Sheffield City Council "still ignoring strip clubs' negative impact on women", say campaigners

Spearmint Rhino in Sheffield

A grandmother of five who is taking Sheffield City Council to court in a bid to force them to change their position on strip clubs in the city centre said the authority is still failing to consider the negative impact they have on women.

Campaigners who have been fighting to have the Spearmint Rhino venue, on Brown Street, closed down, have launched a second judicial review after the authority changed its policy on sexual entertainment venues in the city last year.

The council had initially planned to limit the number of venues to two, but in the eleventh hour ruled that there would be no limit on the number of strip clubs in Sheffield.

Two years ago the authority settled out of court, conceding that councillors and staff had failed to take gender equality into account, but again renewed Spearmint Rhino’s licence the following year, despite almost 100 objections.

If the latest judicial review succeeds it would force the authority to change its policy and would force the club out of the city, where it has been based for 16 years.

In a letter in national newspaper Irene Gladdison, 54, who has brought the action against Sheffield City Council and wrote under a pseudonym, said: “I believe that strip clubs make women less safe. That’s why I’m taking Sheffield Council to court for refusing to consider the negative impact on women and gender equality in the community when they came up with their policy of unlimited strip clubs, despite local people bringing it to their attention.

“In fact, I and many others think that strip clubs are harmful to both women and men, and are not the kind of places that we want within our communities. Research shows that strip clubs are linked to increased harassment, as well as women not feeling safe around these sites at night.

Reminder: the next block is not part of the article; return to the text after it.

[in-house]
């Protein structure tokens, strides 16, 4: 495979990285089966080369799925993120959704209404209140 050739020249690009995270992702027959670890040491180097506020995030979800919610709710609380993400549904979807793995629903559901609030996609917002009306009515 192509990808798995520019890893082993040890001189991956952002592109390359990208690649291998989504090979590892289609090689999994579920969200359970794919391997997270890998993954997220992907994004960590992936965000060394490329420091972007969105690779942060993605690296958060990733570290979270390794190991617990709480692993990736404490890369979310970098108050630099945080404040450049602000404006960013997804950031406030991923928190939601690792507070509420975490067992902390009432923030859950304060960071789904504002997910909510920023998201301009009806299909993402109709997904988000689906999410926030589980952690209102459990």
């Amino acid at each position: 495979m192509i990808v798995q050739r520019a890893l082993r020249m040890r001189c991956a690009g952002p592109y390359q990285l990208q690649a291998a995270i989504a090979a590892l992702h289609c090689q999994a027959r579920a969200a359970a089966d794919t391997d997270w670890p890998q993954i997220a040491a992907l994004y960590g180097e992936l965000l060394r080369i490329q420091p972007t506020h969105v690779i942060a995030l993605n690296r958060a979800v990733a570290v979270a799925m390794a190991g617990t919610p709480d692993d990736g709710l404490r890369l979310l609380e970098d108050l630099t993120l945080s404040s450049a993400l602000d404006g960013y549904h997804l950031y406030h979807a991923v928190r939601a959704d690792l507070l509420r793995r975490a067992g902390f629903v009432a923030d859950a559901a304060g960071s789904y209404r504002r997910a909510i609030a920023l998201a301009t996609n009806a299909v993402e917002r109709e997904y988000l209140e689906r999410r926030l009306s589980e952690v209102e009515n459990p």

“It worries me that by having a policy that allows an unlimited

number of strip clubs Sheffield Council, which has a legal obligation to promote equality, is dismissing the concerns of local people and is refusing to taking a stand on sexual objectification and normalised misogyny.

“A High Court judge has looked at our case papers and decided that it is arguable that Sheffield City Council didn’t properly meet their duty to consider the impact on gender equality of their new policy to have an unlimited number of strip clubs. What is more,

the judge has decided that my case is of public importance and should be considered by the court.”

She is using a crowdfunding site to raise cash towards the legal fees and has so far raised £1,337 towards the £10,000 target.

Alison Boydell, from the Sheffield branch of campaign group Not Buying It, said: "The location is completely inappropriate - It's smack bang in the middle of the cultural industries quarter of the city, close to Sheffield Hallam University, the students' union, and

the Site Gallery. The whole area has changed drastically since Spearmint Rhino started its operation in Sheffield 16 years ago. There is student accommodation that backs onto it and more student accommodation in the surrounding area.

"It's open from 10pm to early in the morning and I don't honestly see how that contributes to the local economy.

"Strip clubs also promote very harmful and damaging attitudes towards women. There is often an allegation levelled at us that we are against the women that are working there - that we are trying to put them out of a job - and we're not. With the tree protesters,

nobody is saying that they are putting tree fellers out of work, or that anti-smoking campaigners are impacting on jobs in the tobacco industry.

"Many women have said how unsafe they feel walking around that part of the city and how it impacts on their freedom of movement around the city, and it's unacceptable for women for women to have to avoid an area that is right in the centre. To us, the argument that

closing Spearmint Rhino would just drive the trade underground is very flimsy. And even if it does, they are then breaking the law and the police can take action."

The court case is expected to be heard in June.

In a separate development, Sheffield City Council is set to discuss the re-licencing of Spearmint Rhino in meeting set to take place ten days before the planned judicial review. It is not yet known whether the meeting will still go ahead, or will be suspended until after any subsequent legal ruling. The authority has been asked to clarify the position.

Sheffield City Council has also declined to comment on the pending court case.

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